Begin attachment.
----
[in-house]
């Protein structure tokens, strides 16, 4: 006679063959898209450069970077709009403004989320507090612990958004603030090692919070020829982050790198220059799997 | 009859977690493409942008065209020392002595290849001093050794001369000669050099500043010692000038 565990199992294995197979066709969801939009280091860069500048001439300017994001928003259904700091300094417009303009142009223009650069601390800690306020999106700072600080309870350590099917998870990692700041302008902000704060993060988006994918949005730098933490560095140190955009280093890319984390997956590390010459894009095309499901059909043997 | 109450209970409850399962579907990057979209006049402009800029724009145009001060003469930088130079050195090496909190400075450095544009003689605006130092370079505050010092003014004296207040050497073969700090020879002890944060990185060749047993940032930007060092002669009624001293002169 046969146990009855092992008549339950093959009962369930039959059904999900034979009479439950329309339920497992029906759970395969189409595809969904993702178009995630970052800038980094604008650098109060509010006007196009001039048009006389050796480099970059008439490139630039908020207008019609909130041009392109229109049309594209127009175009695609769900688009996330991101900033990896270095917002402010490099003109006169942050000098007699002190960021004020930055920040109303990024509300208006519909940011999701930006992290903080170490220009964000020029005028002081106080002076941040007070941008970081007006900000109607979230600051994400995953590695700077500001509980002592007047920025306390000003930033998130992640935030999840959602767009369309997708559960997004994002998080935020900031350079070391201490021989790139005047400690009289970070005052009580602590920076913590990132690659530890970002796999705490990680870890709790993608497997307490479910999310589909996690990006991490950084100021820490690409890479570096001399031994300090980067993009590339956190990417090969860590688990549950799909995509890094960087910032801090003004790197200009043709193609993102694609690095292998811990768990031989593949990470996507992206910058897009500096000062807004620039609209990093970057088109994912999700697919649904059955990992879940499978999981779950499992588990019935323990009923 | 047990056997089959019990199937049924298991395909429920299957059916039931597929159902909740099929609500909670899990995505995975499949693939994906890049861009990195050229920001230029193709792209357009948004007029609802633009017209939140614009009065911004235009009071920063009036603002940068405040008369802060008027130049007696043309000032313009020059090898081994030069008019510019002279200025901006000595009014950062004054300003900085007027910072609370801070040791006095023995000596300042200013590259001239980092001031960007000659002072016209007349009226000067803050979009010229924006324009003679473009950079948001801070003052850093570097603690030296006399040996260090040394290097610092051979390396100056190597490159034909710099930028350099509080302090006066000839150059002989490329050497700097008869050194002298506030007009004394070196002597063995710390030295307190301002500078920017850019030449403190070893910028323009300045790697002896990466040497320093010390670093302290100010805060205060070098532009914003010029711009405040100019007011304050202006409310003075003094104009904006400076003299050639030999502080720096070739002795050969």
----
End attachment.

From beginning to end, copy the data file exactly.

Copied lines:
[in-house]
């Protein structure tokens, strides 16, 4: 006679063959898209450069970077709009403004989320507090612990958004603030090692919070020829982050790198220059799997 | 009859977690493409942008065209020392002595290849001093050794001369000669050099500043010692000038 565990199992294995197979066709969801939009280091860069500048001439300017994001928003259904700091300094417009303009142009223009650069601390800690306020999106700072600080309870350590099917998870990692700041302008902000704060993060988006994918949005730098933490560095140190955009280093890319984390997956590390010459894009095309499901059909043997 | 109450209970409850399962579907990057979209006049402009800029724009145009001060003469930088130079050195090496909190400075450095544009003689605006130092370079505050010092003014004296207040050497073969700090020879002890944060990185060749047993940032930007060092002669009624001293002169 046969146990009855092992008549339950093959009962369930039959059904999900034979009479439950329309339920497992029906759970395969189409595809969904993702178009995630970052800038980094604008650098109060509010006007196009001039048009006389050796480099970059008439490139630039908020207008019609909130041009392109229109049309594209127009175009695609769900688009996330991101900033990896270095917002402010490099003109006169942050000098007699002190960021004020930055920040109303990024509300208006519909940011999701930006992290903080170490220009964000020029005028002081106080002076941040007070941008970081007006900000109607979230600051994400995953590695700077500001509980002592007047920025306390000003930033998130992640935030999840959602767009369309997708559960997004994002998080935020900031350079070391201490021989790139005047400690009289970070005052009580602590920076913590990132690659530890970002796999705490990680870890709790993608497997307490479910999310589909996690990006991490950084100021820490690409890479570096001399031994300090980067993009590339956190990417090969860590688990549950799909995509890094960087910032801090003004790197200009043709193609993102694609690095292998811990768990031989593949990470996507992206910058897009500096000062807004620039609209990093970057088109994912999700697919649904059955990992879940499978999981779950499992588990019935323990009923 | 047990056997089959019990199937049924298991395909429920299957059916039931597929159902909740099929609500909670899990995505995975499949693939994906890049861009990195050229920001230029193709792209357009948004007029609802633009017209939140614009009065911004235009009071920063009036603002940068405040008369802060008027130049007696043309000032313009020059090898081994030069008019510019002279200025901006000595009014950062004054300003900085007027910072609370801070040791006095023995000596300042200013590259001239980092001031960007000659002072016209007349009226000067803050979009010229924006324009003679473009950079948001801070003052850093570097603690030296006399040996260090040394290097610092051979390396100056190597490159034909710099930028350099509080302090006066000839150059002989490329050497700097008869050194002298506030007009004394070196002597063995710390030295307190301002500078920017850019030449403190070893910028323009300045790697002896990466040497320093010390670093302290100010805060205060070098532009914003010029711009405040100019007011304050202006409310003075003094104009904006400076003299050639030999502080720096070739002795050969």